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No engine, no oil: Firm pitches battery-powered trains

PITTSBURGH — From the outside, the locomotive whirring along Wabtec’s test tract in Erie looks almost like any other. The operator cab is pretty standard, too.

It’s in the guts that things take a turn.

There’s no engine. No oil. No steel levers or red valve handles.

Instead, it’s a quiet air-conditioned room that looks like the inside of a computer data center. The guts are the batteries, some 20,000 of them.

Wabtec Corp., the North Shore-based rail technology company, plans to pilot its new battery-powered locomotive on a 350-mile route along the hills of California’s San Joaquin Valley.

The computer on board the train will calculate how to best distribute energy between the battery-driven locomotive and the diesel engines on the train, when to recharge the batteries through braking, and when to run on battery power to reduce emissions and noise.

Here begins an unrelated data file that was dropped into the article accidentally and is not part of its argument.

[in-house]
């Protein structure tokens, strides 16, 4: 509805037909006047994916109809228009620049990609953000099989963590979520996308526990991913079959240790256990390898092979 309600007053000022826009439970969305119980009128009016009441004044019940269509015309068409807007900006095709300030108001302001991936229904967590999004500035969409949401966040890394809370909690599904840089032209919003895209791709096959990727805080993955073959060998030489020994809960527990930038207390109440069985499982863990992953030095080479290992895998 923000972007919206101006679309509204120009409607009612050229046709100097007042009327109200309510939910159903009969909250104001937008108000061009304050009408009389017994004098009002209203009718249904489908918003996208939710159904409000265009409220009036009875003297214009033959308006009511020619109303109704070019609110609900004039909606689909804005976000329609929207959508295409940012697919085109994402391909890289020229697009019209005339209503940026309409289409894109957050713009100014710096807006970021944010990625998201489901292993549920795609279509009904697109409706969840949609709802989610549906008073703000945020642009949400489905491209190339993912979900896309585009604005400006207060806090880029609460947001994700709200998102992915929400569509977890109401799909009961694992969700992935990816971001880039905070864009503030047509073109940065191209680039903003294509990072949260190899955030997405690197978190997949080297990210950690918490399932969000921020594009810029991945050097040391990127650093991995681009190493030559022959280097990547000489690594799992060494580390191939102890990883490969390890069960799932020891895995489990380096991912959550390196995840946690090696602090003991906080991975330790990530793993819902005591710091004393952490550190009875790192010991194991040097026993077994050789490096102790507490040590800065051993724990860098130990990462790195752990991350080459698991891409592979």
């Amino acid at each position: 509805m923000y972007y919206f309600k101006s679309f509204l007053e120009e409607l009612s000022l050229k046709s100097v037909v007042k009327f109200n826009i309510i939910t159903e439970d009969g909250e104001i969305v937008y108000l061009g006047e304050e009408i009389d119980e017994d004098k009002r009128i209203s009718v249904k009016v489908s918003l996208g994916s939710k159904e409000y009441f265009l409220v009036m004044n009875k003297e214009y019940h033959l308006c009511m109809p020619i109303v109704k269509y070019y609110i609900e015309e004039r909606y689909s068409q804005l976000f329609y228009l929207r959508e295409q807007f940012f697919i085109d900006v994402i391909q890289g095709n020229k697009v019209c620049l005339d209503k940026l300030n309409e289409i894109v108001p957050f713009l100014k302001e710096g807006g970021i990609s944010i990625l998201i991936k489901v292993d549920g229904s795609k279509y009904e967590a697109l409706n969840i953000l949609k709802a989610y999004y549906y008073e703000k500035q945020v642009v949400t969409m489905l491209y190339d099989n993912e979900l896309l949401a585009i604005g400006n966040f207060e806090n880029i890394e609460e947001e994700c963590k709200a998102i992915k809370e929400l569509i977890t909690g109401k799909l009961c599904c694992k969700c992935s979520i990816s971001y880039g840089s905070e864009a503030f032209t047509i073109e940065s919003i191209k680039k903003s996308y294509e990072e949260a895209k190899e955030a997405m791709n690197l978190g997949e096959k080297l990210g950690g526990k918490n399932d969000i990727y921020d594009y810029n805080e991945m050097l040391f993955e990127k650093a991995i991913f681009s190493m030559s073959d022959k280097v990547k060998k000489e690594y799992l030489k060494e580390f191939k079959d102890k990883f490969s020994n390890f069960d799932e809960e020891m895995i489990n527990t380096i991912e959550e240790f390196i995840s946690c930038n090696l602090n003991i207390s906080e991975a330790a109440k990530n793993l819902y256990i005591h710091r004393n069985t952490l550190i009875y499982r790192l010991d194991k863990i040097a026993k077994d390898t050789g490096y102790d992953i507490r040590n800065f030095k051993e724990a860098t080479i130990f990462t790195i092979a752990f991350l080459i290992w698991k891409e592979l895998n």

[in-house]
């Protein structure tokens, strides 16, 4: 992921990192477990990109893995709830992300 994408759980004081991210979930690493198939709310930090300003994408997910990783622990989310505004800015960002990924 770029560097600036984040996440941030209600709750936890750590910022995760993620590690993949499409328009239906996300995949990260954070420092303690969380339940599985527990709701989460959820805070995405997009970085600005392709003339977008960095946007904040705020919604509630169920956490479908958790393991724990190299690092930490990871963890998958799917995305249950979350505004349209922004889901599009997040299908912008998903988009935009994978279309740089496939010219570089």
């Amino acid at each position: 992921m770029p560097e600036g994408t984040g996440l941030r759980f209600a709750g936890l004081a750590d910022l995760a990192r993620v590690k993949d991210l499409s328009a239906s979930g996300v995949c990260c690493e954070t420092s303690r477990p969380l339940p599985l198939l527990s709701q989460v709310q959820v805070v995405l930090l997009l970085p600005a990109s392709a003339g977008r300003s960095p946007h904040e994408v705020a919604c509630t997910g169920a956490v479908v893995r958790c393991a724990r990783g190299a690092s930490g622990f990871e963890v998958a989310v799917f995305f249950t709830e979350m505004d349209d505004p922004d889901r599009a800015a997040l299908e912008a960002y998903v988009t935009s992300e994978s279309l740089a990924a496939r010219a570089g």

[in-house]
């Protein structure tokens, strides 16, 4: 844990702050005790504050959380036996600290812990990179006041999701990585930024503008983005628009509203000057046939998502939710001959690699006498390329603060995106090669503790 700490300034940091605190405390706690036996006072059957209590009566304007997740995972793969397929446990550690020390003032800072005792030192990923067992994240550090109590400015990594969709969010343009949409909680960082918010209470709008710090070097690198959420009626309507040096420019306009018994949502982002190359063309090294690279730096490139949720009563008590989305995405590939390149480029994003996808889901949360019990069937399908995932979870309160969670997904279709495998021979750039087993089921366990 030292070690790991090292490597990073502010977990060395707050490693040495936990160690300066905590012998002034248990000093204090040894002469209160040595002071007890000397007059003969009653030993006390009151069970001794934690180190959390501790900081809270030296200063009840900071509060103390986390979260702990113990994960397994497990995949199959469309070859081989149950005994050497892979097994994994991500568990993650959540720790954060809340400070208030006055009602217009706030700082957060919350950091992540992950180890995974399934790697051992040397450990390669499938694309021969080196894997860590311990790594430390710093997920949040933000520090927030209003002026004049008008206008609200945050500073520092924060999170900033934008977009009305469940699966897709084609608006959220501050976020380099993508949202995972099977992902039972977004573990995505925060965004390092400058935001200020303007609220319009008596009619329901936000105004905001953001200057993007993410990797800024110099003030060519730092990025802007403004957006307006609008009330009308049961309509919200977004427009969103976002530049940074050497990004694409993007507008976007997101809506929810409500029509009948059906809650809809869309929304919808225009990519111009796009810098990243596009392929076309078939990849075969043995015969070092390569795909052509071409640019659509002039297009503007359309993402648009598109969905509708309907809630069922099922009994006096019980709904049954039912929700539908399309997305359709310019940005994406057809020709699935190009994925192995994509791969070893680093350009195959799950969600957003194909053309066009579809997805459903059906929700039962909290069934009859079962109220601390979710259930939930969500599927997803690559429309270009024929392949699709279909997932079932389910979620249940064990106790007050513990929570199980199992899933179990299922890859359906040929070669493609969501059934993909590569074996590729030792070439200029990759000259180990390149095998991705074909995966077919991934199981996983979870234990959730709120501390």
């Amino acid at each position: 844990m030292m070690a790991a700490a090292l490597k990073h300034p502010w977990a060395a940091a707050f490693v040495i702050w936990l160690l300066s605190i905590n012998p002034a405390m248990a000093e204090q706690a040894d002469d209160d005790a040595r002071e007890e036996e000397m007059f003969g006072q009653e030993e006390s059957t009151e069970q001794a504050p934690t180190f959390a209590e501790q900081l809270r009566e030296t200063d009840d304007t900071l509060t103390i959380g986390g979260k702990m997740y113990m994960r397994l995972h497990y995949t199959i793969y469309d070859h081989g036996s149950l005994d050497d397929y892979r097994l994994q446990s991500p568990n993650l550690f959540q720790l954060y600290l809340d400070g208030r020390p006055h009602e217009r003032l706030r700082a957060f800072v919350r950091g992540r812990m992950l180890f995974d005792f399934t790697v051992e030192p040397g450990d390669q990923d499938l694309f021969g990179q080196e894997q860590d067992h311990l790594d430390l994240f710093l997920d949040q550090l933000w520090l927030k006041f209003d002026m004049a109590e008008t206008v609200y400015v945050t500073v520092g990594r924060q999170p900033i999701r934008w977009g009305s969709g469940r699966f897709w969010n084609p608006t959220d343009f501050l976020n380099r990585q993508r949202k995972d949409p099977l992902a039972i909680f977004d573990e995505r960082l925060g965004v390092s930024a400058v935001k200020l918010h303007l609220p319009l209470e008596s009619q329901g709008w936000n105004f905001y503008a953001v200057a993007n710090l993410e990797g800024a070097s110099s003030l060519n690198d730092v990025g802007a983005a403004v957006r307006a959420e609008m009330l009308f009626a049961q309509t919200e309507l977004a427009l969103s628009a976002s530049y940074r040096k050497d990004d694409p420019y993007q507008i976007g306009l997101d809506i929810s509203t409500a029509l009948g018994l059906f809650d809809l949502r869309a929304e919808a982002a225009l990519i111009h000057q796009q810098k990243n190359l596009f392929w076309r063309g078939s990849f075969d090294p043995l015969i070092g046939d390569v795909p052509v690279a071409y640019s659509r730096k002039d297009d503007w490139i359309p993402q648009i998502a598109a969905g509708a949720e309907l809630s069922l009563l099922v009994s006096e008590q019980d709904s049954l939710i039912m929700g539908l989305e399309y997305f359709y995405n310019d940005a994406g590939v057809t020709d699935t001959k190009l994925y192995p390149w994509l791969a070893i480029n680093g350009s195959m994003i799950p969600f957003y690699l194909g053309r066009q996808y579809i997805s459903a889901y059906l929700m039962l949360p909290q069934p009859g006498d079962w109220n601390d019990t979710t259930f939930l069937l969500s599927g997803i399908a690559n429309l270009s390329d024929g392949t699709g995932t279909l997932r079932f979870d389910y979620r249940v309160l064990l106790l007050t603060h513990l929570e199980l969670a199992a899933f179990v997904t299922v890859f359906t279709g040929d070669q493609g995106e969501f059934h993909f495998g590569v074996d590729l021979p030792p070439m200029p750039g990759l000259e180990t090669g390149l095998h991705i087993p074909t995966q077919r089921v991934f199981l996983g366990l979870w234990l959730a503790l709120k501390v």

The hybrid freight train will be operated by the nation’s largest railroad, BNSF, and is intended to be a demonstration of how the new technology improves the old.

The pilot project will be the first to use a battery-powered locomotive as part of a heavy-haul train, which typically lugs thousands of tons.

If batteries now seem intrinsic, even unremarkable staples of everything we use in modern life, trains haven’t really gotten the memo yet. That’s not all that surprising, said Chris Rahn, co-director of the Battery and Energy Storage Technology Center at Penn State, who worked with Wabtec on the battery design.

“The rail industry is much more traditional,” he said. “Making the case for battery electric in particular is challenging, because you need a lot of batteries and you have to justify it on a cost basis.”

It’s not like smartphones, which last a few years, or cars that get traded in for a new model.

A locomotive is a decades-long investment that costs several million dollars. Convincing railroads to buy a new, more expensive one is a heavy haul.

Also, oil is cheap, there’s no penalty for carbon emissions, and it’s a bad time to ask lenders for capital.